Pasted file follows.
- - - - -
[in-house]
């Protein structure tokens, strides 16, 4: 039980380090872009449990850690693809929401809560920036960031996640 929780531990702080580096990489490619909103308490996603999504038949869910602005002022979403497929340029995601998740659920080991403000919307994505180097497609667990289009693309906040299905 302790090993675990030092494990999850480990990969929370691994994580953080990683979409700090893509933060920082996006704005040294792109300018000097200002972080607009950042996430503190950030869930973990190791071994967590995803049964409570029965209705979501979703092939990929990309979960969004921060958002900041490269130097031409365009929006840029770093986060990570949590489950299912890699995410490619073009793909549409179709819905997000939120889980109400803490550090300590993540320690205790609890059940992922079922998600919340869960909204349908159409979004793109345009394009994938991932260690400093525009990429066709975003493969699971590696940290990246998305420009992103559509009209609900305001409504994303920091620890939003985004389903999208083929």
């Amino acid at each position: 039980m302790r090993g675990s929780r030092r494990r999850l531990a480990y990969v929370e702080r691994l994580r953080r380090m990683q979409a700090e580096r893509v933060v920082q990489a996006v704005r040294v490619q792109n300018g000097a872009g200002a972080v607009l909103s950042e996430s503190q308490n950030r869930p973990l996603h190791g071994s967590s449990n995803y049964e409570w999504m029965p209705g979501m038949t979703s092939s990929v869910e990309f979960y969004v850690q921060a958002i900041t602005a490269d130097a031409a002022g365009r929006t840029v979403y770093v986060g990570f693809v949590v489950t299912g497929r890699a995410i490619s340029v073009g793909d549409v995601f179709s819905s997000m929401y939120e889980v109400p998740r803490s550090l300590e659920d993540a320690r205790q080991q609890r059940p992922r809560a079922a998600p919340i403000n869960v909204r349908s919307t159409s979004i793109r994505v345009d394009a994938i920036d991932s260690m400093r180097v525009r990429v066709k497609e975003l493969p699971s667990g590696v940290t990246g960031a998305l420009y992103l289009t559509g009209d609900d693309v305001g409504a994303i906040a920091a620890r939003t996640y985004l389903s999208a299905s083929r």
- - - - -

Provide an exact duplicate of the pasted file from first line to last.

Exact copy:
[in-house]
């Protein structure tokens, strides 16, 4: 039980380090872009449990850690693809929401809560920036960031996640 929780531990702080580096990489490619909103308490996603999504038949869910602005002022979403497929340029995601998740659920080991403000919307994505180097497609667990289009693309906040299905 302790090993675990030092494990999850480990990969929370691994994580953080990683979409700090893509933060920082996006704005040294792109300018000097200002972080607009950042996430503190950030869930973990190791071994967590995803049964409570029965209705979501979703092939990929990309979960969004921060958002900041490269130097031409365009929006840029770093986060990570949590489950299912890699995410490619073009793909549409179709819905997000939120889980109400803490550090300590993540320690205790609890059940992922079922998600919340869960909204349908159409979004793109345009394009994938991932260690400093525009990429066709975003493969699971590696940290990246998305420009992103559509009209609900305001409504994303920091620890939003985004389903999208083929």
């Amino acid at each position: 039980m302790r090993g675990s929780r030092r494990r999850l531990a480990y990969v929370e702080r691994l994580r953080r380090m990683q979409a700090e580096r893509v933060v920082q990489a996006v704005r040294v490619q792109n300018g000097a872009g200002a972080v607009l909103s950042e996430s503190q308490n950030r869930p973990l996603h190791g071994s967590s449990n995803y049964e409570w999504m029965p209705g979501m038949t979703s092939s990929v869910e990309f979960y969004v850690q921060a958002i900041t602005a490269d130097a031409a002022g365009r929006t840029v979403y770093v986060g990570f693809v949590v489950t299912g497929r890699a995410i490619s340029v073009g793909d549409v995601f179709s819905s997000m929401y939120e889980v109400p998740r803490s550090l300590e659920d993540a320690r205790q080991q609890r059940p992922r809560a079922a998600p919340i403000n869960v909204r349908s919307t159409s979004i793109r994505v345009d394009a994938i920036d991932s260690m400093r180097v525009r990429v066709k497609e975003l493969p699971s667990g590696v940290t990246g960031a998305l420009y992103l289009t559509g009209d609900d693309v305001g409504a994303i906040a920091a620890r939003t996640y985004l389903s999208a299905s083929r």